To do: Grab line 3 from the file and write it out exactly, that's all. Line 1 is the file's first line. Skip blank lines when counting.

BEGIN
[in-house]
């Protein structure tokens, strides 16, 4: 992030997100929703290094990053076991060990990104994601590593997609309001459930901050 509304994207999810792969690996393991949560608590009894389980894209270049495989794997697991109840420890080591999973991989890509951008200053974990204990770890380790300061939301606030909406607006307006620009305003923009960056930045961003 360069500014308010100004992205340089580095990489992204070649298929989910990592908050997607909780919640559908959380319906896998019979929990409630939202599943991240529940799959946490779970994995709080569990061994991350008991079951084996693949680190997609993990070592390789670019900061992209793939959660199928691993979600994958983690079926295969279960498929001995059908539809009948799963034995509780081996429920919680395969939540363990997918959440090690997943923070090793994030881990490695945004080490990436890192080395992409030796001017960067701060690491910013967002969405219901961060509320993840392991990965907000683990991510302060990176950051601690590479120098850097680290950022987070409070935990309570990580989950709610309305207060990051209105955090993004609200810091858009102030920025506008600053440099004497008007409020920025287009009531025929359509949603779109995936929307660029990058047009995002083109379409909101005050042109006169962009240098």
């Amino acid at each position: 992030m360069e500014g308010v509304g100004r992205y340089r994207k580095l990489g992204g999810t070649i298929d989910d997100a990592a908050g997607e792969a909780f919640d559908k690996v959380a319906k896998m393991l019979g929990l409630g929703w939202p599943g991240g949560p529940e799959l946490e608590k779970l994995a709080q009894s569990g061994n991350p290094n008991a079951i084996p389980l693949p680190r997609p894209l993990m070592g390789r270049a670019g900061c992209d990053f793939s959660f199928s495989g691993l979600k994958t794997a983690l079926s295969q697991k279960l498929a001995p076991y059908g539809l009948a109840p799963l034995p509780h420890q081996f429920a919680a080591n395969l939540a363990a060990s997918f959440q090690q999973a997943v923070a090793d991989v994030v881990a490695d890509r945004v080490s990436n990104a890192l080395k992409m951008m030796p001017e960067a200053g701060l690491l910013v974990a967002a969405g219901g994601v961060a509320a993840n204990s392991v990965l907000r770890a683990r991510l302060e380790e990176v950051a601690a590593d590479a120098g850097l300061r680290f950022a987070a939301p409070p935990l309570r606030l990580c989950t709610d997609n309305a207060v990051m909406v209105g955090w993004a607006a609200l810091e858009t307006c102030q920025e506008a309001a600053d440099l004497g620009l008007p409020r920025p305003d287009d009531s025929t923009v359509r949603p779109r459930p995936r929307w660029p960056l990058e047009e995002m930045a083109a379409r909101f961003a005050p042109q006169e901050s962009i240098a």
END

């Amino acid at each position: 992030m360069e500014g308010v509304g100004r992205y340089r994207k580095l990489g992204g999810t070649i298929d989910d997100a990592a908050g997607e792969a909780f919640d559908k690996v959380a319906k896998m393991l019979g929990l409630g929703w939202p599943g991240g949560p529940e799959l946490e608590k779970l994995a709080q009894s569990g061994n991350p290094n008991a079951i084996p389980l693949p680190r997609p894209l993990m070592g390789r270049a670019g900061c992209d990053f793939s959660f199928s495989g691993l979600k994958t794997a983690l079926s295969q697991k279960l498929a001995p076991y059908g539809l009948a109840p799963l034995p509780h420890q081996f429920a919680a080591n395969l939540a363990a060990s997918f959440q090690q999973a997943v923070a090793d991989v994030v881990a490695d890509r945004v080490s990436n990104a890192l080395k992409m951008m030796p001017e960067a200053g701060l690491l910013v974990a967002a969405g219901g994601v961060a509320a993840n204990s392991v990965l907000r770890a683990r991510l302060e380790e990176v950051a601690a590593d590479a120098g850097l300061r680290f950022a987070a939301p409070p935990l309570r606030l990580c989950t709610d997609n309305a207060v990051m909406v209105g955090w993004a607006a609200l810091e858009t307006c102030q920025e506008a309001a600053d440099l004497g620009l008007p409020r920025p305003d287009d009531s025929t923009v359509r949603p779109r459930p995936r929307w660029p960056l990058e047009e995002m930045a083109a379409r909101f961003a005050p042109q006169e901050s962009i240098a």